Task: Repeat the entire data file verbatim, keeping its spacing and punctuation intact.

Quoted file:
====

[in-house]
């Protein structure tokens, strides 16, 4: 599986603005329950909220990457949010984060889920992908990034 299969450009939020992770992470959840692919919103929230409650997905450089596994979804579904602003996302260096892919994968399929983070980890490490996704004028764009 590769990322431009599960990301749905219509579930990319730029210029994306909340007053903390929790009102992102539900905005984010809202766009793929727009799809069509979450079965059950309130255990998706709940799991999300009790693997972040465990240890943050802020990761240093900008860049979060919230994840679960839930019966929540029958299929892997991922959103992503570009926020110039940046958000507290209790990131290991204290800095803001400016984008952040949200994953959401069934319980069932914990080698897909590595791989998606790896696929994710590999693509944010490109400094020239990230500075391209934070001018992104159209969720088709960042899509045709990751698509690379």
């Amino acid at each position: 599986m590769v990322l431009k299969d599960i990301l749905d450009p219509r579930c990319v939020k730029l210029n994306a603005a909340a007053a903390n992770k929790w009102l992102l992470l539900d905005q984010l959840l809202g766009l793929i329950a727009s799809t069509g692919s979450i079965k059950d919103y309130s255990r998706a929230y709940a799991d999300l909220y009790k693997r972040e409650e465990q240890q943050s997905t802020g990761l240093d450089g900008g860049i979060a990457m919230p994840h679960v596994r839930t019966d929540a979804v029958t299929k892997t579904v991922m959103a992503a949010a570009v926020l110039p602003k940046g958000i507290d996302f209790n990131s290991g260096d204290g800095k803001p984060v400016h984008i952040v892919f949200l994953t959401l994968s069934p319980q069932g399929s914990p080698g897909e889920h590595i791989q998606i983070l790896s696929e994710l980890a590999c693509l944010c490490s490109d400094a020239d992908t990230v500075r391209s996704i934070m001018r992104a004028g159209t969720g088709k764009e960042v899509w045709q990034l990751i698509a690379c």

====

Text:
[in-house]
């Protein structure tokens, strides 16, 4: 599986603005329950909220990457949010984060889920992908990034 299969450009939020992770992470959840692919919103929230409650997905450089596994979804579904602003996302260096892919994968399929983070980890490490996704004028764009 590769990322431009599960990301749905219509579930990319730029210029994306909340007053903390929790009102992102539900905005984010809202766009793929727009799809069509979450079965059950309130255990998706709940799991999300009790693997972040465990240890943050802020990761240093900008860049979060919230994840679960839930019966929540029958299929892997991922959103992503570009926020110039940046958000507290209790990131290991204290800095803001400016984008952040949200994953959401069934319980069932914990080698897909590595791989998606790896696929994710590999693509944010490109400094020239990230500075391209934070001018992104159209969720088709960042899509045709990751698509690379």
């Amino acid at each position: 599986m590769v990322l431009k299969d599960i990301l749905d450009p219509r579930c990319v939020k730029l210029n994306a603005a909340a007053a903390n992770k929790w009102l992102l992470l539900d905005q984010l959840l809202g766009l793929i329950a727009s799809t069509g692919s979450i079965k059950d919103y309130s255990r998706a929230y709940a799991d999300l909220y009790k693997r972040e409650e465990q240890q943050s997905t802020g990761l240093d450089g900008g860049i979060a990457m919230p994840h679960v596994r839930t019966d929540a979804v029958t299929k892997t579904v991922m959103a992503a949010a570009v926020l110039p602003k940046g958000i507290d996302f209790n990131s290991g260096d204290g800095k803001p984060v400016h984008i952040v892919f949200l994953t959401l994968s069934p319980q069932g399929s914990p080698g897909e889920h590595i791989q998606i983070l790896s696929e994710l980890a590999c693509l944010c490490s490109d400094a020239d992908t990230v500075r391209s996704i934070m001018r992104a004028g159209t969720g088709k764009e960042v899509w045709q990034l990751i698509a690379c």